Strategy Secrets of Extreme Savers
While many Americans are wondering not when, but if they will ever retire, Beverly Solomon, 57 and husband Pablo could chose to at any time. A lifetime of discipline has paid off.
"We've been savers since we married 36 years ago. One of the first things we did was put up a poster with 100 squares on it. Each square represent $100 and when we put $100 into savings we put a gold star on our poster. While a bit corny, it worked. In less than two years we put a down payment on our first house," says Solomon.
What's their strategy? They lived on one income, saved and invested the other. She and her artist husband always had at least one side line business, says the former model who runs an international art and design business. They shop yard sales, resale shops, use coupons, stockpile nonperishables like paper products, wine and cleaners when on sale, and never pay full retail for anything. Their penny pinching enabled them to snap up bargains on raw land and houses in downturns.
Says Solomon, "Saving money is one of our values. Once you see saving as fun, you are home free."
Extreme saving is a sport of sorts where the end game prize is financial security. Extreme savers share their secrets.
Dr. Stuart Jeanne Bramhall says she always lived modestly, but when her daughter left home in 1999, she got serious. In the last five years prior to her retirement at 63, in 2012, she saved $100,000 of her $140,000 a year income. Even when she was making a lot less she managed to save more than $50,000 a year. Today she gets by on $35,000 (her home is paid for). What does she have in her bag of tricks? She saves about $5,000 a year making her own beauty and cleaning products in a food processor (from bar soap, calcium carbonate, vinegar and baking soda). "They work a lot better than commercial products and it keeps toxic chemicals out of our waterways," says Bramhall, an author. She uses prepaid cellphone plans, and Skype at 2.5 cents a minute for long distance calls. She saves nearly $50 a week eating mostly vegetarian. She grows her own vegetables and potatoes and buys rice, beans and other staples in 50 pound bags. She doesn't own a car and manages this by choosing carefully a home that was ideally suited to essential transportation. She walks or cycles everywhere. She cuts down on energy costs by not operating an electric drying, hanging clothes instead. Her best advice, "Get rid of big ticket items, like your car."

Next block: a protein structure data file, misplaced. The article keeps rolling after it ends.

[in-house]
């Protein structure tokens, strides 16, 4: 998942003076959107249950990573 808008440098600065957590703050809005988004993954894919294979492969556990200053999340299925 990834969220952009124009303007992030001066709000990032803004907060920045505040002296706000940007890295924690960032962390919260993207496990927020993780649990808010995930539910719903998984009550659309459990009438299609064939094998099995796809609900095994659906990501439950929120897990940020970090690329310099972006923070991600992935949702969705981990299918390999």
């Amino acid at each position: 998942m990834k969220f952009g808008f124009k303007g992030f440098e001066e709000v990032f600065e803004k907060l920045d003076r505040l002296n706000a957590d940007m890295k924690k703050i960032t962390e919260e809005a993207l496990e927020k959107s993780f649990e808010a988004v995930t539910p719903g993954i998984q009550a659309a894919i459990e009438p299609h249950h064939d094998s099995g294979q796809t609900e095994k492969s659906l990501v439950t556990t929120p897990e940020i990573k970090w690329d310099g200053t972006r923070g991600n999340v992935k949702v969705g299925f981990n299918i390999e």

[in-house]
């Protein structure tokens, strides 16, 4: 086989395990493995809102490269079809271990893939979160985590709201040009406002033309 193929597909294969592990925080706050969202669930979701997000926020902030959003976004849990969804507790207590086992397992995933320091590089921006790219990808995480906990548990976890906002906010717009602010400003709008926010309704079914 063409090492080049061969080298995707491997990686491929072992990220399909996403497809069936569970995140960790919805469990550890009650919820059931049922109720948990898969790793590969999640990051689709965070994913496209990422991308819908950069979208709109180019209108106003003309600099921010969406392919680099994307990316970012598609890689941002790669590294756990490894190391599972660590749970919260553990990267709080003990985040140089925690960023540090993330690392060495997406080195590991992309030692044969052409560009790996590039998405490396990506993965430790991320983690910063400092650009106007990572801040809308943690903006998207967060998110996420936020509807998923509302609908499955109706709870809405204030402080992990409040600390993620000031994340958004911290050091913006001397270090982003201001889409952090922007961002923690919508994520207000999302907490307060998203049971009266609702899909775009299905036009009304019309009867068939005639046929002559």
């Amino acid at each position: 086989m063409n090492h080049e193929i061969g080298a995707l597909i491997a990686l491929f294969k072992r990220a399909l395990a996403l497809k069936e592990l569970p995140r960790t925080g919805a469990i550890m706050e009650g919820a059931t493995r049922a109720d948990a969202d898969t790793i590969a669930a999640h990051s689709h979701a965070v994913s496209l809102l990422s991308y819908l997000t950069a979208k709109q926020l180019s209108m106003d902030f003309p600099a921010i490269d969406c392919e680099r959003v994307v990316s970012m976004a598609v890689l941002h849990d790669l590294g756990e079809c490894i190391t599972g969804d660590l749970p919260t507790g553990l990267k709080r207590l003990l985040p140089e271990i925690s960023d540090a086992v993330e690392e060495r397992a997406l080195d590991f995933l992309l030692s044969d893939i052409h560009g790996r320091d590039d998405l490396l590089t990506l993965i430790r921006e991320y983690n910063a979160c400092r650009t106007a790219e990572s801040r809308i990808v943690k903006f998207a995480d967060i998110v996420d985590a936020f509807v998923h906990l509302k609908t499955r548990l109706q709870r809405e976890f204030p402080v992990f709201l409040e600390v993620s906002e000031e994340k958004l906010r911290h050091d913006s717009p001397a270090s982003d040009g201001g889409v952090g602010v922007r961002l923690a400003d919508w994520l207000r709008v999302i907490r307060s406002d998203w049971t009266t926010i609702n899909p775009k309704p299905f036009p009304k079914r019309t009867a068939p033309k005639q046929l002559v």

Does she feel deprived? Hardly. "I live quite comfortably and I'm really happy. It's wonderful not to work and to be able to do what I want with my time."
If you think clipping or clicking on coupons is a waste of time, Stephanie Nelson would heartily disagree. "I've been saving at least $100 a week on groceries since my first son was born 18 years ago. That's a total of $90,000, which is enough to pay for him to go to college," says Nelson, the founder of CouponMom.com. She says the key is to be a strategic shopper. "Know prices, over time you learn when you see a deal. Educate yourself about stores' savings programs and polices. Set a spending limit, not a percentage saved goal so you don't get caught up in a numbers game that leads to buying too much salad dressing and not enough salad."
David Bakke, editor of Money Crashers Personal Finance, managed to save while getting rid of $30,000 in debt. "I wear shirts and pants that I've had for over 10 years. I also preserve them by air-drying them, which has the added benefit of saving a significant amount of money on my monthly energy bill. I save about $500 a year." He also signed up for MagicJack which costs $40 annually for his home telephone. That switch saves him $320 a year. Another big cash saver was getting rid of $70 a month for satellite television. "I scrapped my membership and signed up for Netflix. They have more than enough options to satisfy my TV needs. Their basic membership is $8 per month, so each year, I'm saving almost $750." Believe it or not, with the permission of his employer, he brings his garbage to work so he saves $300 a year by not having garbage service. What's his advice? "Use common sense, shave and eliminate spending wherever you can."
Jim Dailakis, an actor and comedian doesn't consider himself cheap because he does treat himself and others from time to time. "My sister calls me economical, I like that." Whatever you call it, it works. At 42, he has saved enough to buy two houses, and paid off one. His philosophy is simple, "Buy what you need before you buy what you want. When you have enough, then spoil yourself as a reward." But mostly, he's a minimalist. "It's not because I have to be, but I feel a lot happier this way. I'm a true believer that the more possessions you have and the more expensive they are, the more of a slave you'll become to them."